UK business confidence soars to highest level since 2005
UK business confidence has surged to its highest level since 2005 as companies look ahead to the final lifting of lockdown restrictions later this month.
The latest business trends report from BDO showed the optimism index moved 2.74 points from 109.71 in May to 112.45 in June, marking the fifth consecutive month of growth and its highest point since records began in 2005.
The index now stands well above the average level of 100.
The rise was driven primarily by the manufacturing optimism index, which rose from 102.98 to 113.22 in June.
This reflects growing global economic confidence as the easing of lockdown measures and rollout of vaccines begins to pay off.
The rise in the services optimism index was more muted this month, increasing by 1.79 points to 112.35.
However, this is likely to reflect that little has changed for business such as restaurants, cinemas and the wider hospitality industry over the last month in terms of lockdown restrictions.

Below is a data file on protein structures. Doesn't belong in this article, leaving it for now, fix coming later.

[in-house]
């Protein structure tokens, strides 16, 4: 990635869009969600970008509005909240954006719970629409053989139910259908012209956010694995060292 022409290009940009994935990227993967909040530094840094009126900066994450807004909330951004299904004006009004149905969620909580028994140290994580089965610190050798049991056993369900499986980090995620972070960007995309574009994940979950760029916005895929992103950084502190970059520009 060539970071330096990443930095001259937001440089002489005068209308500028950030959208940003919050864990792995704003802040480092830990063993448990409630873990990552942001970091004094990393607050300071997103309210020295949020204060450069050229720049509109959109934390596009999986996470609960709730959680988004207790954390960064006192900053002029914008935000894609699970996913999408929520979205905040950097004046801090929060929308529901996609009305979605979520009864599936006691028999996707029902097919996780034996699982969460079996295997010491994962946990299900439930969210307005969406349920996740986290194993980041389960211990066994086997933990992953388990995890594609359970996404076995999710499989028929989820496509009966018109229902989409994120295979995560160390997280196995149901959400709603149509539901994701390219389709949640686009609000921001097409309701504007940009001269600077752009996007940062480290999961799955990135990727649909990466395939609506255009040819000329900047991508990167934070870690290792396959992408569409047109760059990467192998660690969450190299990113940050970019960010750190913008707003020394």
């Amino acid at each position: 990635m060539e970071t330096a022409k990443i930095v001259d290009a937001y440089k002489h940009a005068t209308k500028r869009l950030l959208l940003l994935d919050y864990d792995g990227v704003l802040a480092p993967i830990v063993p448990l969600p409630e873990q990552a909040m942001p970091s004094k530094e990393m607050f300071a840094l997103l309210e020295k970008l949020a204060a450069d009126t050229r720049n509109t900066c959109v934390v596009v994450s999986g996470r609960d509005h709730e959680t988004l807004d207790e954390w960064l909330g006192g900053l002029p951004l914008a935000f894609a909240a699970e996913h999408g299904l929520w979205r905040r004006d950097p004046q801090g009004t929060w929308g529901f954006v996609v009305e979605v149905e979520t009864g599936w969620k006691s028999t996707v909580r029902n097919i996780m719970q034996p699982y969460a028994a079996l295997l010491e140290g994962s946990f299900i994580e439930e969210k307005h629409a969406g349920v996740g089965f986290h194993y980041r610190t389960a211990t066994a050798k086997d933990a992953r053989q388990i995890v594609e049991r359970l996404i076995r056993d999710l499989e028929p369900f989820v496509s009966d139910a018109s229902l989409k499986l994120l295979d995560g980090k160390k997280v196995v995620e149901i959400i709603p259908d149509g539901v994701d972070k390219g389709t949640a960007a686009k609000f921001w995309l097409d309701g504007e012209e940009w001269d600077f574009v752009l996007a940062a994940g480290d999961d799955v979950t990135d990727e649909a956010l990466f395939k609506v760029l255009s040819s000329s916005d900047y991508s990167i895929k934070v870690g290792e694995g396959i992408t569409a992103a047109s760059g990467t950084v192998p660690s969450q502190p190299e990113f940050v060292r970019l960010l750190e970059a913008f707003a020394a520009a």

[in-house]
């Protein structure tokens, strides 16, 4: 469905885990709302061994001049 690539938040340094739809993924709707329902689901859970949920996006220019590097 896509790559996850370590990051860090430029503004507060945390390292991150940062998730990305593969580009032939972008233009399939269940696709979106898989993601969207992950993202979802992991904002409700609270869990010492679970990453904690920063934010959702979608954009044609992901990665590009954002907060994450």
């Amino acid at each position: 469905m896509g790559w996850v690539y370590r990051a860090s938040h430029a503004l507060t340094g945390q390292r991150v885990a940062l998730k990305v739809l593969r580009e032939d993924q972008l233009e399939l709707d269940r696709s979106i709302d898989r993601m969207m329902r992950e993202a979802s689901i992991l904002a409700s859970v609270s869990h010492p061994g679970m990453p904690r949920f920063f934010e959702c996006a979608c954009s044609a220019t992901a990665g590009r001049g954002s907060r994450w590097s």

The BDO employment index also increased for the second consecutive month in June, reaching a six-month high of 108.01. This compares to a reading of 107.22 in May.
However, the inflation index reached a four-year high of 103.83 in June, up from 102.51 in May.
Disruptions to global supply chains caused by factors such as Brexit and the blocking of the Suez Canal, combined with increased demand from households looking to spend savings accumulated during lockdown and higher wages due to labour shortages, have driven prices higher.
“Businesses are clearly looking forward to the lifting of restrictions on the 19 July,” said Kaley Crossthwaite, partner at BDO.
“After a grueling year of unpredictable change, the ending of restrictions is timely, although rising Covid-19 cases still leave an element of uncertainty. The summer spending surge that could follow will provide a huge boost to the economy, and businesses will be hopeful that the tide is turning over the long term.
“While businesses are feeling optimistic, rising inflation may be a sting in the tail. The hope is that factors pushing up inflation – shortages caused by supply chain disruption and increased demand caused by the lifting of lockdown restrictions – are short term. However, businesses should keep a close eye on this in case it becomes a longer-term prognosis.”